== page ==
For months Hempstead Town Receiver of Taxes Donald Clavin has relentlessly criticized Nassau County Executive Laura Curran and Assessor David Moog for errors in the rollout of the county’s new assessment system and preliminary information the county supplied on 2020-2021 taxes.
Now he’s being hammered online for his own error.
Jeff Gold, a Democratic attorney who teaches residents how to grieve taxes, runs a large Facebook group devoted to Nassau’s assessment system. Gold, who ran for county legislature two years ago, posted a flier Clavin had printed for a property tax seminar to be held on “Tuesday, April 3.” Gold assailed Clavin because Tuesday is actually April 2, and Clavin has been so hard on Curran and Moog.
Clavin, now the GOP candidate for Hempstead supervisor, had initiated a flurry of news releases and news conferences to assail what he called a lack of transparency, including wrong dates on tax-impact statements and tax-impact notices on the county website that used preliminary rather than final assessment values. Clavin has often been joined in his lambasting by Republican county legislators. There have been calls for Moog to be fired, for the county to return to electing assessors and for the reassessment to be stopped.
Gold wondered in his posting, “Should we trust him to hold a meeting on assessment, when he can't even get dates correct : ) Does this count as 1 error or 200 errors?”
So Gold catches Clavin in a mistake, roasts him up a bit on Facebook as turnabout and that’s that, right? Nope.
Gold originally claimed in his posting Clavin had made the mistake on 8,000 mailers sent out at town expense. Clavin immediately called Gold a liar, saying in an email that the mistake was made only in a couple hundred fliers left at “one or two libraries,” then posting on Facebook that the mistaken pieces were left at four libraries. Clavin says postcards that were actually mailed were correct, and Gold has edited his post to explain the disagreement, though he said the taxpayer who gave him the flawed piece said he got it in the mail.
Clavin now plans to be at the Bellmore Library at 7 p.m. on both Tuesday and Wednesday, just in case. And seasoned political observers are bracing for what is shaping up to be a very savage silly season of electioneering in Nassau County.
Serrano seat up for grabs
Which Democrat might replace Rep. José E. Serrano, the long-serving Bronx congressman who announced this week he has Parkinson’s disease and won’t seek re-election?
The field is relatively open because some Bronx heavy hitters seem to be taking a pass, such as Assembly Speaker Carl Heastie and Borough President Ruben Diaz Jr., who’s focusing on a mayoral run.
A surprise potential candidate popped Thursday, when controversial Bronx City Councilman Ruben Diaz Sr. said he is “considering if I should throw my cowboy hat into a run for Congress” in his “WHAT YOU SHOULD KNOW” newsletter.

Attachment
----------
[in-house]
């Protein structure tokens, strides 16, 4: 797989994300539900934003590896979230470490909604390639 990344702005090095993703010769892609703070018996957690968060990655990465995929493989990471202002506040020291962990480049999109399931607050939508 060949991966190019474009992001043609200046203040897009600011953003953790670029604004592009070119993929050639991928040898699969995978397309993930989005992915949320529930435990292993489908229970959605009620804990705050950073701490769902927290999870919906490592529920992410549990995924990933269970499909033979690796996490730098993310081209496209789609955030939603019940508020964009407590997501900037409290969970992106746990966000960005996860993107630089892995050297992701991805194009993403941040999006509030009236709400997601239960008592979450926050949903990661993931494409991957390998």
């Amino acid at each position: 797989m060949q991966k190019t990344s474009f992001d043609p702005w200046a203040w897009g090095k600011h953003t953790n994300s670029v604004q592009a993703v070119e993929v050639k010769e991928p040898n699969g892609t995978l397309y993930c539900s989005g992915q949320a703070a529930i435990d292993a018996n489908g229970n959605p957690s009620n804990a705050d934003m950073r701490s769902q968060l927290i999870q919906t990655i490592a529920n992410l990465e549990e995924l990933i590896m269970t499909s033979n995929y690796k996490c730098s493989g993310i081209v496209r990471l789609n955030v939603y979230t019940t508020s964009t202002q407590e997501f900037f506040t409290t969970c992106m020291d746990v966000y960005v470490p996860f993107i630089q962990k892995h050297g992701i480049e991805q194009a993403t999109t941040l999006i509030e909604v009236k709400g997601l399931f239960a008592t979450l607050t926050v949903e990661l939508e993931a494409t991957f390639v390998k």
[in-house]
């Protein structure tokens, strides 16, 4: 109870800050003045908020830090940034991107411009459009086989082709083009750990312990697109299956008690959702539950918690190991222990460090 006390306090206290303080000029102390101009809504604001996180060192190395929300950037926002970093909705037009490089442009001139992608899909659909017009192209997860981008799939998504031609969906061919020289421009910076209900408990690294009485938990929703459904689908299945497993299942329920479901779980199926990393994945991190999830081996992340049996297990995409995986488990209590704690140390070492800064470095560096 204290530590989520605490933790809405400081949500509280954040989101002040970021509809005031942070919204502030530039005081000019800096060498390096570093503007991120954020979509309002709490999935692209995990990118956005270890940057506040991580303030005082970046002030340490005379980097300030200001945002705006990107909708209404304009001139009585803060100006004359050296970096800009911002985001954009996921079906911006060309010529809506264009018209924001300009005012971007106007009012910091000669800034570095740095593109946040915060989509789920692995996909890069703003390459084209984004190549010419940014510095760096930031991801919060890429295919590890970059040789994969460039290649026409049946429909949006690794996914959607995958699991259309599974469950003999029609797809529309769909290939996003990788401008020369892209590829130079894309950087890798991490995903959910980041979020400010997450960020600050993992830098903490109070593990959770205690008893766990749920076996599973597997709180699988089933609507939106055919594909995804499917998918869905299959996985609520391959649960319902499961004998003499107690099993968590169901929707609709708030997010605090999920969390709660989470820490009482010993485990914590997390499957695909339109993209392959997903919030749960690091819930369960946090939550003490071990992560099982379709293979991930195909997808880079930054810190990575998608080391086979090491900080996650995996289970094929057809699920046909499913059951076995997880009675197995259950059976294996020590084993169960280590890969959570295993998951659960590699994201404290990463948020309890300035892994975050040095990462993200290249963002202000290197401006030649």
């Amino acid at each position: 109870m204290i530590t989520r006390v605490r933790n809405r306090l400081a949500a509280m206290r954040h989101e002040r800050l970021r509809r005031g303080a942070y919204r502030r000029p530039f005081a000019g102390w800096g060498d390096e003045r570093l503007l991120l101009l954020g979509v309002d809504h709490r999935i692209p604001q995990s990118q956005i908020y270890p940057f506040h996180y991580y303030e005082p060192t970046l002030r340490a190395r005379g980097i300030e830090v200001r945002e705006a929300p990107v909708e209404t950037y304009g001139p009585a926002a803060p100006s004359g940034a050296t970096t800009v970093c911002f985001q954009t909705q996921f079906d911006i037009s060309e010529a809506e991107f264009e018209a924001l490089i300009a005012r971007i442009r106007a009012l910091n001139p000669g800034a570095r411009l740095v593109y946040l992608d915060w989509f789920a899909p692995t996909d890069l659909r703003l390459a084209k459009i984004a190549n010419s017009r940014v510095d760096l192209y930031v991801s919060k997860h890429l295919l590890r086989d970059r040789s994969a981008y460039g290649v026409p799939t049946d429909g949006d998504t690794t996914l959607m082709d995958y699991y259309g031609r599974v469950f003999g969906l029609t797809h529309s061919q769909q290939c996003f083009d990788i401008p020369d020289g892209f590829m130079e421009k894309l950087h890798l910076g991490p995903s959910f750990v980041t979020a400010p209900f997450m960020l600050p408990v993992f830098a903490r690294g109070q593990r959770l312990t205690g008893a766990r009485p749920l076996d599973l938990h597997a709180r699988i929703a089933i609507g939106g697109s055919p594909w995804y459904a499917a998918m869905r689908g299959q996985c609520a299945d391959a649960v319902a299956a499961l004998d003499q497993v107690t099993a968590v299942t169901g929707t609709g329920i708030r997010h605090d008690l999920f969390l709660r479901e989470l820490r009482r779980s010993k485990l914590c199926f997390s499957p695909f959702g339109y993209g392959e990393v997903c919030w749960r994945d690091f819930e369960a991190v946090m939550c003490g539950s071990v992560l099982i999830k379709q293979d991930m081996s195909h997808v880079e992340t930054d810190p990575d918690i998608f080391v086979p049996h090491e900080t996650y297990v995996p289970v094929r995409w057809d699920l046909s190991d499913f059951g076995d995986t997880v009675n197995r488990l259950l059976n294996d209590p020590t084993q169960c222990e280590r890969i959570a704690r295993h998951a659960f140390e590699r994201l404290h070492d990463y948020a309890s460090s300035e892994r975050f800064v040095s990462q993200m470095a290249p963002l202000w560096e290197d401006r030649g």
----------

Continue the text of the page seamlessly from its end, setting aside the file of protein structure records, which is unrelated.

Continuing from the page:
Some of the names that have been floated by Bronx insiders for the past few days include Ritchie Torres, a 31-year-old term-limited member of the City Council from the borough. He has been the subject of much media attention (including a New Yorker magazine treatment) and speculation as a rising Democratic star, bolstered by able turns leading the council’s public housing and investigatory committees.
Then there’s Assemb. Marcos Crespo, the Bronx County party leader who is the chair of the State Assembly’s labor committee, a boon in a district where unions matter.
State legislators would have to give up their posts to run for Serrano’s seat, given concurrent primaries, but some Bronx insiders also have floated State Sen. Gustavo Rivera, who could benefit from progressive traction for sponsoring a state bill to create a single-payer health care system.
State Sen. José M. Serrano, the congressman’s son, has said he won’t run due to family considerations.
Another Assembly member who might be interested is Michael Blake, a vice chair of the Democratic National Committee who won the Bronx in his losing February campaign for NYC public advocate. He might benefit from a split Hispanic vote depending on the field.
But the South Bronx district is heavily Hispanic or Latino -- 520,380 out of 781,143 residents, according to recent Census figures. And Serrano was traditionally a major advocate for Puerto Rico.
The district’s new representative will likely be much younger than the current occupant, and as a newcomer may try to enthusiastically engage residents, in the vein of neighboring Rep. Alexandria Ocasio-Cortez, who represents parts of Queens and the Bronx.
How much the AOC movement will play in this race is an open question. Hers is a demographically different district: whiter and richer, with median income almost double that of Serrano’s. Her primary win came on the strength of the Queens portion (including hip and gentrifying neighborhoods), which she won by almost 17 percent, as opposed to her hometown Bronx portion where she only won by 5 percent.
But Serrano’s district is much younger, with a median age of 31.4 years compared to 38.8, and perhaps some of those young voters will be energized to vote for a left-leaning firebreather, surprising the party faithful.
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